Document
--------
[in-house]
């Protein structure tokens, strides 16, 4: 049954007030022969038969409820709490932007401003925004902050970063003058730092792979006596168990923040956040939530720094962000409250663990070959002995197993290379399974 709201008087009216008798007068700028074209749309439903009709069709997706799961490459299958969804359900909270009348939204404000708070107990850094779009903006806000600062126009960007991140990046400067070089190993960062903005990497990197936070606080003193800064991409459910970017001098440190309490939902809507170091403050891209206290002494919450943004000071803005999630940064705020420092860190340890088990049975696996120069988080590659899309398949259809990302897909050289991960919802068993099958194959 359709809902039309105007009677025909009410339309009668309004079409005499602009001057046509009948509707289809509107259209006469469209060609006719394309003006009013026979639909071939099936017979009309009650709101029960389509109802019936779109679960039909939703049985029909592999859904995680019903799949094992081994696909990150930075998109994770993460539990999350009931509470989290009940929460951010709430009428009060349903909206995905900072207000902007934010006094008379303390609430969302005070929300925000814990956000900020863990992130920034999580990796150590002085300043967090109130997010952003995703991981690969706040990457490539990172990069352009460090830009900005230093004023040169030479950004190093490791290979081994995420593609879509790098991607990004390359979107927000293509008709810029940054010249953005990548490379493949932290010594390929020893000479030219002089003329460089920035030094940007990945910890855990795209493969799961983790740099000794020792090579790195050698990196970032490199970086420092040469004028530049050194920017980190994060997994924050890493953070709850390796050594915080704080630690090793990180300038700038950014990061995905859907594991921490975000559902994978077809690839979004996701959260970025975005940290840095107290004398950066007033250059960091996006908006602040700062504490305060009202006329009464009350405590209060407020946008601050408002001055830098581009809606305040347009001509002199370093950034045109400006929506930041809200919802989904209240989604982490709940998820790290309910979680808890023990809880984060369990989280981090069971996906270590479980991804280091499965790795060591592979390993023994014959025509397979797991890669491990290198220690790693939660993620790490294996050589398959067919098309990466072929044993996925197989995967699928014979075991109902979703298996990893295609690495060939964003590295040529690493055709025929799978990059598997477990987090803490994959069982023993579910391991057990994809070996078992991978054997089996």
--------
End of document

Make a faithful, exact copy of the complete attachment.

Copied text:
[in-house]
């Protein structure tokens, strides 16, 4: 049954007030022969038969409820709490932007401003925004902050970063003058730092792979006596168990923040956040939530720094962000409250663990070959002995197993290379399974 709201008087009216008798007068700028074209749309439903009709069709997706799961490459299958969804359900909270009348939204404000708070107990850094779009903006806000600062126009960007991140990046400067070089190993960062903005990497990197936070606080003193800064991409459910970017001098440190309490939902809507170091403050891209206290002494919450943004000071803005999630940064705020420092860190340890088990049975696996120069988080590659899309398949259809990302897909050289991960919802068993099958194959 359709809902039309105007009677025909009410339309009668309004079409005499602009001057046509009948509707289809509107259209006469469209060609006719394309003006009013026979639909071939099936017979009309009650709101029960389509109802019936779109679960039909939703049985029909592999859904995680019903799949094992081994696909990150930075998109994770993460539990999350009931509470989290009940929460951010709430009428009060349903909206995905900072207000902007934010006094008379303390609430969302005070929300925000814990956000900020863990992130920034999580990796150590002085300043967090109130997010952003995703991981690969706040990457490539990172990069352009460090830009900005230093004023040169030479950004190093490791290979081994995420593609879509790098991607990004390359979107927000293509008709810029940054010249953005990548490379493949932290010594390929020893000479030219002089003329460089920035030094940007990945910890855990795209493969799961983790740099000794020792090579790195050698990196970032490199970086420092040469004028530049050194920017980190994060997994924050890493953070709850390796050594915080704080630690090793990180300038700038950014990061995905859907594991921490975000559902994978077809690839979004996701959260970025975005940290840095107290004398950066007033250059960091996006908006602040700062504490305060009202006329009464009350405590209060407020946008601050408002001055830098581009809606305040347009001509002199370093950034045109400006929506930041809200919802989904209240989604982490709940998820790290309910979680808890023990809880984060369990989280981090069971996906270590479980991804280091499965790795060591592979390993023994014959025509397979797991890669491990290198220690790693939660993620790490294996050589398959067919098309990466072929044993996925197989995967699928014979075991109902979703298996990893295609690495060939964003590295040529690493055709025929799978990059598997477990987090803490994959069982023993579910391991057990994809070996078992991978054997089996």